Best of all, measurement is often how you can influence business leaders, many of whom think in numbers – be that financials, products sold and produced, or customer service levels. Connecting what you do to their metrics, and showing them the difference you make in language they understand, is critical for the credibility of communicators.

So what about the ‘art’ side of our profession? Ignore it at your peril. If your strategies and plans stay in your head or on a page, or have no life or energy, you’re not going to move off first base. I passionately believe that internal communications makes a real difference, and is at its best, when it creates an emotional connection with people.

Recently, I was leading a training session for our commercial teams and it closed with a video that my team had produced to summarise the course content. It made one participant cry and five or six more applauded when it ended. That meant more than the comments and scores on the feedback forms at the end of the course.

Creativity is key – be that ideas, campaigns, words or pictures. The art of internal communications is about making what you want or need to achieve compelling and engaging for the people you need to reach. With that, your theory becomes practice and your measurement will have meaning. The art brings the science to life. Without it, internal communications is, well, lifeless. There, I’ve jumped off the fence…

In truth, the best internal communications leaders, teams and people appreciate why the art and the science are important – and have the skills to deliver both for their organisations. That’s what makes our profession attractive, interesting and effective.

So are you more artist or scientist? Let me know what you think…

Is your employee content fit for a king?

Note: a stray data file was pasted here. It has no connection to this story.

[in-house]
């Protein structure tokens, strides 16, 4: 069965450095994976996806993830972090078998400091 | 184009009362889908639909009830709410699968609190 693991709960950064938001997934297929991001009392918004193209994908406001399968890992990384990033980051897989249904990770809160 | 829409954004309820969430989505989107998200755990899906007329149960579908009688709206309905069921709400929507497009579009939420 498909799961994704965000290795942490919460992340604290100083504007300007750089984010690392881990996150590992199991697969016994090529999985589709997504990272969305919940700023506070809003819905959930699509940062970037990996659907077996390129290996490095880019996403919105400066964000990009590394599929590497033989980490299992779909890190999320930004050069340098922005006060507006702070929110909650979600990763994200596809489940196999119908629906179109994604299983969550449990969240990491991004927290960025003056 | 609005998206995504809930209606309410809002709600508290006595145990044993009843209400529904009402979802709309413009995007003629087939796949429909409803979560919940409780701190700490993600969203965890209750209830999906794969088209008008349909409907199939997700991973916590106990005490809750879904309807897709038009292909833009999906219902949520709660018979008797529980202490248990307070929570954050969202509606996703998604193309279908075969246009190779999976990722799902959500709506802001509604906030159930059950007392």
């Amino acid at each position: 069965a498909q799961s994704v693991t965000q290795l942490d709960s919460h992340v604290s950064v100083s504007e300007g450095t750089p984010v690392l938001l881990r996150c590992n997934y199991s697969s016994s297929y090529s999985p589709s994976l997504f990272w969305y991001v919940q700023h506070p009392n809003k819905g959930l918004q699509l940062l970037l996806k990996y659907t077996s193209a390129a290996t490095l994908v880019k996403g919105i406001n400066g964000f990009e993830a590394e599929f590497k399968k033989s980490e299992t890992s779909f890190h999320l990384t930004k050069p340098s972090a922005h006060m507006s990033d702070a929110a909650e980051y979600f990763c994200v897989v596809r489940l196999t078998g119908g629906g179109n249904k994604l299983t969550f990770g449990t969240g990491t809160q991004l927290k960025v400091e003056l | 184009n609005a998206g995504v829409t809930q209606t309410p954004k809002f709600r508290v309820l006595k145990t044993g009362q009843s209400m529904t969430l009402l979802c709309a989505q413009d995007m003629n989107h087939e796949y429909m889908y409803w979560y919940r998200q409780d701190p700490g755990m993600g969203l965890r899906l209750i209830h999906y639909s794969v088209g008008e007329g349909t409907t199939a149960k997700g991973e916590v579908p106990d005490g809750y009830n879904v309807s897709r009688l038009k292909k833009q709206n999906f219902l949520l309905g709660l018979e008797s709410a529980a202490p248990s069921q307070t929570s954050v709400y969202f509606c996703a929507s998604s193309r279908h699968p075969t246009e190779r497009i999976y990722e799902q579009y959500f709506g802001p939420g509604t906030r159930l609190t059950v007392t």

I’m at the annual European Communication Summit in Brussels – my second visit and a conference worth attending if you can. Speakers and delegates are from across the continent, giving a fresh perspective if you have a pan-European role like me, and the event covers the full range of corporate communications – meaning there’s always something new to learn from other disciplines.

A big attraction this year is the focus on digital – and day one didn’t disappoint. A cracking keynote from Jimmy Maymann, CEO of The Huffington Post; smart social media insights from Lego; and, closer to home, how The Coca-Cola Company has brought Coca-Cola Journey, its ground-breaking media platform, to Germany.

What’s clear is that content is king and conversations are fast becoming the heir to the throne – driven by technology, informed by data and powered by mobile. But in this digital realm, does internal communications content treat employees like princes or paupers?

I tweeted (with some reaction) that my biggest learning from the first day was that we must deliver employee content to the same standards that they’d expect to receive as consumers. We’ve been talking digital here but that goes for employee magazines as much as e-zines or intranets. Our job is to bring alive the vision, strategies and goals of our organisations for employees through great stories, slick writing and creative thinking coupled with meaningful dialogue – first so they actually notice; then so they engage with it; and then so they care.

Before long, organisations that don’t appreciate the reality of the digital world their people live in are likely to get left behind. Rely on the cascade and ignore the conversations at your peril. And if you think this is solely the preserve of the tech companies or the big-budget super-brands, think again. I heard at least two examples here of manufacturing and financial organisations who are embracing this approach.

Why? Because increasingly, employees are the barometer of how trustworthy your organisation is. They’re now a more credible source of information than the CEO. Nurture and cultivate them and they’ll be your best ambassadors, telling your company’s story as well as driving engagement, reputation and trust.

Consumerising your employee content – whether that’s a simpler tone of voice, a shorter, sharper word count or tackling some challenging subjects in a different way – means taking a few risks. You’ll have some great ideas. Some will be too expensive, some will take off and some will be duds – but it’s OK to fail fast. One speaker here said rightly that speed now trumps perfection.

You’ll also have a few sceptical leaders to convince that it’s the right thing to do, but most are alive to the fact that corporate reputations grow through transparency and authenticity. Who better to build that than your employees, supported by great content that’s created and curated by you?